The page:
Automotive emissions and safety regulations continue to keep the steel and auto industries on their toes, and driverless cars and peer-reviewed automotive services lead to speculation about which cutting-edge materials will be prioritised in the future. Matmatch outlines some of the automotive industry’s biggest challenges in 2018 and how the steel industry is responding.
Steel – Then and Now
The first steel cars on the market typically contained just one grade of mild steel in the body. As consumer demands for lightness and durability became more complex, steel manufacturers customized their grades accordingly. Today’s “body-in-white” contains several types of steels with optimized properties. The priority is on mass reduction, durability and safety on the road. Most of the steels now used for auto part production are “high-strength”, “ultra-high-strength” or “advanced high-strength” temperature-treated steels.
Advanced High-Strength Steels (AHSS)
Manufacturers can meet incredibly high standards of malleability and tensile strength by manipulating microstructures and chemical compositions to an extremely high degree of precision. Once the yield strength of a type of steel exceeds 550 MPa, it is classified as an AHSS. Advanced high-strength steels are manufactured using precisely controlled heating and cooling treatments. Some of the newest types of AHSS on the market include TWIP (twinning-induced plasticity), TRIP (transformation-induced plasticity), CP (complex phase) and DP (dual phase), as well as press-hardened, hot-formed, martensitic and ferritic-bainitic steels.
In the automotive industry, materials used to form vehicle parts are chosen based on a number of important criteria, among them bending stiffness, torsion stiffness, tensile strength and 3-point bending. The automotive industry calls for continuous research and development into AHSS to maximize the strength of steels used for parts while enhancing safety, reducing weight and providing a viable alternative to aluminium.
Steel and the Automotive Industry in the Last Decade
In 2009, the Obama administration in the US proposed a policy to regulate exhaust emissions and increase fuel efficiency. At the time, the average vehicle’s fuel economy performance was measured at 25 mpg, predicted to double to 54.5 mpg by 2025 if the policy was implemented successfully.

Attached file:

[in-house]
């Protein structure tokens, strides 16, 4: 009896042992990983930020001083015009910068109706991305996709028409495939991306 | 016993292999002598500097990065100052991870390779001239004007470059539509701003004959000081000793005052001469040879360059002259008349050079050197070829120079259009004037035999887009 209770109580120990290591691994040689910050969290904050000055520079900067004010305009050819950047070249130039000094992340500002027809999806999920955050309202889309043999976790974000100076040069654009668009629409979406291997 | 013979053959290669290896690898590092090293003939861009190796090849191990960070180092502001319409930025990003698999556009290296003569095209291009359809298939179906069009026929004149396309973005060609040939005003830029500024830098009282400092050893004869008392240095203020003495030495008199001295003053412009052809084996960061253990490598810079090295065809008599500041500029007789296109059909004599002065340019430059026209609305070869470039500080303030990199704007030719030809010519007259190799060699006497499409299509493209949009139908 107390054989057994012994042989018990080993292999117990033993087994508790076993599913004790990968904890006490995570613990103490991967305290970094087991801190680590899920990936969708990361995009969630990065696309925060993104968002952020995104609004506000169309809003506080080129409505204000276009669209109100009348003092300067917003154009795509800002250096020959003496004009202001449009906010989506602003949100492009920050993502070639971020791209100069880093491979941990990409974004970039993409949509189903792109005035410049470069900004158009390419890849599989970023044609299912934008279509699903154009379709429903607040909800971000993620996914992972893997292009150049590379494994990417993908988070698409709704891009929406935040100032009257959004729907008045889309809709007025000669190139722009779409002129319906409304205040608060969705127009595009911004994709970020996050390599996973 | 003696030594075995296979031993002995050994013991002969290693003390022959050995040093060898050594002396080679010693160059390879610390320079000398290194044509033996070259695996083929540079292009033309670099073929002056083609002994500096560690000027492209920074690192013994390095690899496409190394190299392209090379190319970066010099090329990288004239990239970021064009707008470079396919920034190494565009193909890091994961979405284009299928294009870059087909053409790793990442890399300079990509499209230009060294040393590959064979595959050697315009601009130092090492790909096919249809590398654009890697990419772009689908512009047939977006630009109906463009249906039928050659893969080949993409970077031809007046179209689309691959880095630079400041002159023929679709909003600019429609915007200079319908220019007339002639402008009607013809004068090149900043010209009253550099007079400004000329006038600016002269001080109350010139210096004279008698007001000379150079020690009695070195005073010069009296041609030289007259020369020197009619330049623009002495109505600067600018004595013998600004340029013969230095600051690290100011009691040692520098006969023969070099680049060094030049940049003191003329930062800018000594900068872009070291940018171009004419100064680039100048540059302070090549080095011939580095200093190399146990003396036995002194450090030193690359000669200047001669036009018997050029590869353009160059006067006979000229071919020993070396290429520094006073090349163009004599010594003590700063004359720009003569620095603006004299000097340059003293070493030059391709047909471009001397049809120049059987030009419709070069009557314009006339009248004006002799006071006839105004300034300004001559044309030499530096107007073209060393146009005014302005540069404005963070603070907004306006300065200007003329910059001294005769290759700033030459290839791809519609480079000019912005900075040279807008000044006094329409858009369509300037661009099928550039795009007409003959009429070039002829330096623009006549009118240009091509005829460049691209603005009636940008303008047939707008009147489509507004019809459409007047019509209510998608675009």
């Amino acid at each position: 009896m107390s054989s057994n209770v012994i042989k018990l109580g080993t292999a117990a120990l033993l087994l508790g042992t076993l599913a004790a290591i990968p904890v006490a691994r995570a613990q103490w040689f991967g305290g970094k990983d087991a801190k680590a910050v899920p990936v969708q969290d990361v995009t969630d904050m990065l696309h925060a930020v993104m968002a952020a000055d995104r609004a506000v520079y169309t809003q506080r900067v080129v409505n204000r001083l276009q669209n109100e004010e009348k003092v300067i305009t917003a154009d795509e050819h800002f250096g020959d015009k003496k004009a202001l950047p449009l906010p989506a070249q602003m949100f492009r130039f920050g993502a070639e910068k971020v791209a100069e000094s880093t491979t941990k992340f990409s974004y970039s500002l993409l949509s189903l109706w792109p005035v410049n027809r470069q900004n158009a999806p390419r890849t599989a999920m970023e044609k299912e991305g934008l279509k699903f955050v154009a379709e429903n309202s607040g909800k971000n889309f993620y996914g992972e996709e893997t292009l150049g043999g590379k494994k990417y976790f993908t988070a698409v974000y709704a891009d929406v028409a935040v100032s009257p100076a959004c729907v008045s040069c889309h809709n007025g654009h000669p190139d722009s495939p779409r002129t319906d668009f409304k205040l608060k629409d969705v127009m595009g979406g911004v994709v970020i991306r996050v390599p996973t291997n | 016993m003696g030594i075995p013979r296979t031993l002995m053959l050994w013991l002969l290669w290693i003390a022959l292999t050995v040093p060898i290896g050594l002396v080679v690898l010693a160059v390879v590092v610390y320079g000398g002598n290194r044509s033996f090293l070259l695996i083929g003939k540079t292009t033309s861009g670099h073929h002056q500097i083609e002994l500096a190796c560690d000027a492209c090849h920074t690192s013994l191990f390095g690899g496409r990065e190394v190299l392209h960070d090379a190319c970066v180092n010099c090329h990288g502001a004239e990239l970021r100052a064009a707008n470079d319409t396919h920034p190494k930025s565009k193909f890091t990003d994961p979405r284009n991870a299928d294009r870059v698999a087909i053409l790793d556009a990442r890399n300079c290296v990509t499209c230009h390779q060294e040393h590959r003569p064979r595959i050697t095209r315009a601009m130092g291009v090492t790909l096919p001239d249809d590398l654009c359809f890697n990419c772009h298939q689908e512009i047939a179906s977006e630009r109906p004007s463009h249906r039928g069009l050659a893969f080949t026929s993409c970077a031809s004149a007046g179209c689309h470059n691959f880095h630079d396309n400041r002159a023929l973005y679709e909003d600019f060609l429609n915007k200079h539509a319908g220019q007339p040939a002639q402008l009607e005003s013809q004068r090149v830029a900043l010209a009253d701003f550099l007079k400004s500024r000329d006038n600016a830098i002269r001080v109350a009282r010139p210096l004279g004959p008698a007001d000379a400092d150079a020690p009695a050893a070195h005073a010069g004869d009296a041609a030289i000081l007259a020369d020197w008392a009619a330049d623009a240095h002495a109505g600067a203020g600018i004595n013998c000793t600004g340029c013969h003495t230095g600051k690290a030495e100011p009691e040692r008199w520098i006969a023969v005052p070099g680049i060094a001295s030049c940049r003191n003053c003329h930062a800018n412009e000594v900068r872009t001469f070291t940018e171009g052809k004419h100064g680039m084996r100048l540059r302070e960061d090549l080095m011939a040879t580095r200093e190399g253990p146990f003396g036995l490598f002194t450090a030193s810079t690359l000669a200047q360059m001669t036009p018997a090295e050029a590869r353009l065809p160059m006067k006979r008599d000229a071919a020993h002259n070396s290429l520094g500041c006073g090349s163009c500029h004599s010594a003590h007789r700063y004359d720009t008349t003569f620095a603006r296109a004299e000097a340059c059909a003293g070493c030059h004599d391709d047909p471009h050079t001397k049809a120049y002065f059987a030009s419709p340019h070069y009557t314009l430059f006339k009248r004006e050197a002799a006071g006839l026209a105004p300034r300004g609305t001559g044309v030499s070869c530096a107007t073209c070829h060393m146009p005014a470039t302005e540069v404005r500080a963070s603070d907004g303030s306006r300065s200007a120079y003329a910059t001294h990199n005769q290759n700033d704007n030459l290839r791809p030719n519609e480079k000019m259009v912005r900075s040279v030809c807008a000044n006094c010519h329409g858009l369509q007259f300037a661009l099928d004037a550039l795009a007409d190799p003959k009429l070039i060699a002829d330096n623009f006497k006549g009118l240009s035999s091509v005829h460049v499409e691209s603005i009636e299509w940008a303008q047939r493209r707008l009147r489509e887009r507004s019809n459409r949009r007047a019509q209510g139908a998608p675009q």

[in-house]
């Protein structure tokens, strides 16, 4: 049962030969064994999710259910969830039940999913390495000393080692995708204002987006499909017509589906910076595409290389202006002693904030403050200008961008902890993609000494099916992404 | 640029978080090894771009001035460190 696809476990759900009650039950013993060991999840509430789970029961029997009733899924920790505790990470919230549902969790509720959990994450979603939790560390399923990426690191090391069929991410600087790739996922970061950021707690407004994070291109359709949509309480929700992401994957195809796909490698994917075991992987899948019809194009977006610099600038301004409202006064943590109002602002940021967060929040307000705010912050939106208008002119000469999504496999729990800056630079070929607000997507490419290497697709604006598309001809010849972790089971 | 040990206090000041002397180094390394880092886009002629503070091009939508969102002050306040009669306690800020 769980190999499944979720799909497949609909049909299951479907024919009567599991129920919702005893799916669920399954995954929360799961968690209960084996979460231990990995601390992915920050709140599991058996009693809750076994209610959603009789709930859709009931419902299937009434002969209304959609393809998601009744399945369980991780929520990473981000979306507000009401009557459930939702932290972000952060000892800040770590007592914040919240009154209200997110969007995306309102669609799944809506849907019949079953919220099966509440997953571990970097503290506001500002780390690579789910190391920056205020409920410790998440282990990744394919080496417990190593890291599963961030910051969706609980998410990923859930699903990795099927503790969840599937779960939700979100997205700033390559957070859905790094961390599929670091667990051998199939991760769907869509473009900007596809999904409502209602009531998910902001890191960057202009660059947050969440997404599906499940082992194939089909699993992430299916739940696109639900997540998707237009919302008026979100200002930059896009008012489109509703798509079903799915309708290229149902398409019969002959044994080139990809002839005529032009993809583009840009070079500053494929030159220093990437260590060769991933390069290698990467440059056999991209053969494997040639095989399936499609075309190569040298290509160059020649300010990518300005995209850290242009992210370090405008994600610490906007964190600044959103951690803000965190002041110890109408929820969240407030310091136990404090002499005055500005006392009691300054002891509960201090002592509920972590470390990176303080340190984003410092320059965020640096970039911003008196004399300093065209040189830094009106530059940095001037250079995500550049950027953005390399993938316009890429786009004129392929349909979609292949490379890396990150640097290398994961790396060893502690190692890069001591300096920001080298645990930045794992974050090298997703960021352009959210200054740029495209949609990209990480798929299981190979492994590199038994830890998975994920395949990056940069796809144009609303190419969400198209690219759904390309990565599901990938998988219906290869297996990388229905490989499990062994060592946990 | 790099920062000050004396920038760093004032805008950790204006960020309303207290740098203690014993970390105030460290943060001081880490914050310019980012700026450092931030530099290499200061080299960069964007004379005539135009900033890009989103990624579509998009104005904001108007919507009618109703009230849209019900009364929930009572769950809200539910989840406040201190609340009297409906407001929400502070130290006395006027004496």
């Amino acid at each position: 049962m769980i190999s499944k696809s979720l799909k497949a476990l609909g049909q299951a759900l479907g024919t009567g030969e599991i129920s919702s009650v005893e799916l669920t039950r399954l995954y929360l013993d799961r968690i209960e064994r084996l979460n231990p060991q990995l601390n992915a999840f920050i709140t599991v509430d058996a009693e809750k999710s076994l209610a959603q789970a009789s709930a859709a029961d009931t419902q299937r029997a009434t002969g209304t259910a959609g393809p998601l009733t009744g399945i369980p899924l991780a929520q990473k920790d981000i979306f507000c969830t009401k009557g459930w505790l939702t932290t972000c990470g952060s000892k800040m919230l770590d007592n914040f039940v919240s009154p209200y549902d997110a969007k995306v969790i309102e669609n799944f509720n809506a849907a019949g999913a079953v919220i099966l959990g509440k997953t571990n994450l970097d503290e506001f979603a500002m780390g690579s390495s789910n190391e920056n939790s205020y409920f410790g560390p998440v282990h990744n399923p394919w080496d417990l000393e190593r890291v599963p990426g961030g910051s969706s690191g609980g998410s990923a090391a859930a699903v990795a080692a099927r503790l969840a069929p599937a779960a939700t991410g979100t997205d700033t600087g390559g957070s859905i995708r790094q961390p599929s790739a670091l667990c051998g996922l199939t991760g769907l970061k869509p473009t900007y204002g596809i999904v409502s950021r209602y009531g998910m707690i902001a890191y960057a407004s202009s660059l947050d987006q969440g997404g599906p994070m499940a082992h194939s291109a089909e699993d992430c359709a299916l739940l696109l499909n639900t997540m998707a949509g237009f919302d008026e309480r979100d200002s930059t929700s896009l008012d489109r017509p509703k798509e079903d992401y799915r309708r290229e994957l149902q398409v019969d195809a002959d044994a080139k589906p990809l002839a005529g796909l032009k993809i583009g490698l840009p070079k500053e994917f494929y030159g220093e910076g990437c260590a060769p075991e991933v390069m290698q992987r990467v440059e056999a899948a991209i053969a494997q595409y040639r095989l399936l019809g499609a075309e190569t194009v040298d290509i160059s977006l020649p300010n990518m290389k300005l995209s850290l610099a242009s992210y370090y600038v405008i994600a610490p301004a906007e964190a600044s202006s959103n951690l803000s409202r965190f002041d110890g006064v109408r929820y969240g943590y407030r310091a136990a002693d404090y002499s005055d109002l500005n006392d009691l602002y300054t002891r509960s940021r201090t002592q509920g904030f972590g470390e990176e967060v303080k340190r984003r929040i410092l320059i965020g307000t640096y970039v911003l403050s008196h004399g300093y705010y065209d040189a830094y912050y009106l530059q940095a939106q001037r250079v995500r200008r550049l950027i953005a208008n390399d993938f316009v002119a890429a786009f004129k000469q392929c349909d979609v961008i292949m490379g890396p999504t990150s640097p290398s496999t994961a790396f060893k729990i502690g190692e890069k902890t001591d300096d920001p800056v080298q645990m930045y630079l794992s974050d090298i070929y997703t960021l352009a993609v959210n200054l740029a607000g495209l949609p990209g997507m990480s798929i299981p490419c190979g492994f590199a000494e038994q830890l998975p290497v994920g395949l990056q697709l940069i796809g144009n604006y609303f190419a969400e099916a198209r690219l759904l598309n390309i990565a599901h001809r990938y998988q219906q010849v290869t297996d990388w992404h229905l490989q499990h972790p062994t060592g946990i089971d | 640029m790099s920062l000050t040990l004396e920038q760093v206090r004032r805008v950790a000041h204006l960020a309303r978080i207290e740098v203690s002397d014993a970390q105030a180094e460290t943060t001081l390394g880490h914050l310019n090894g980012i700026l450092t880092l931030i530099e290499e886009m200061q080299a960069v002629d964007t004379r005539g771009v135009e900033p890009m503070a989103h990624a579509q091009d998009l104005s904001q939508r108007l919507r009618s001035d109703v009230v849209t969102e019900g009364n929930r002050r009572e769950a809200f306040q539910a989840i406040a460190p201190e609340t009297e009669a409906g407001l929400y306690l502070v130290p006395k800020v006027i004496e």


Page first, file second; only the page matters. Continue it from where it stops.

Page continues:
Under the Trump administration, the current emissions standards are under review, with some expecting a rollback of the strict emissions standards set by the previous government. Regardless of the outcome here, the automotive industry has continued its research into and commitment to weight reduction, AHSS development and emissions control at a state and organizational level.
The Outlook for 2018 and Beyond
The key driver in the automotive industry in 2018 and beyond continues to be the quest for lightweight vehicles in the interest of emissions reduction. The automotive industry has been investigating the incorporation of lightweight materials such as aluminium, magnesium, carbon fiber or plastic composites into the mix. Aluminum can offer an average weight reduction of 11 percent per vehicle while still meeting safety and fuel economy standards, however, aluminium does not compare to AHSS in terms of durability and strength, and the latter also offers a significant weight reduction.
Additionally, aluminium, magnesium, carbon fiber and plastic composites are more expensive than steels. With driverless cars, car sharing and electric mobility gaining traction, vehicles need to be durable enough to withstand constant use and consumers need to be reassured that their safety is ensured. Thus, the demand for advanced high-strength steels in the automotive industry is expected to increase significantly in the coming years.
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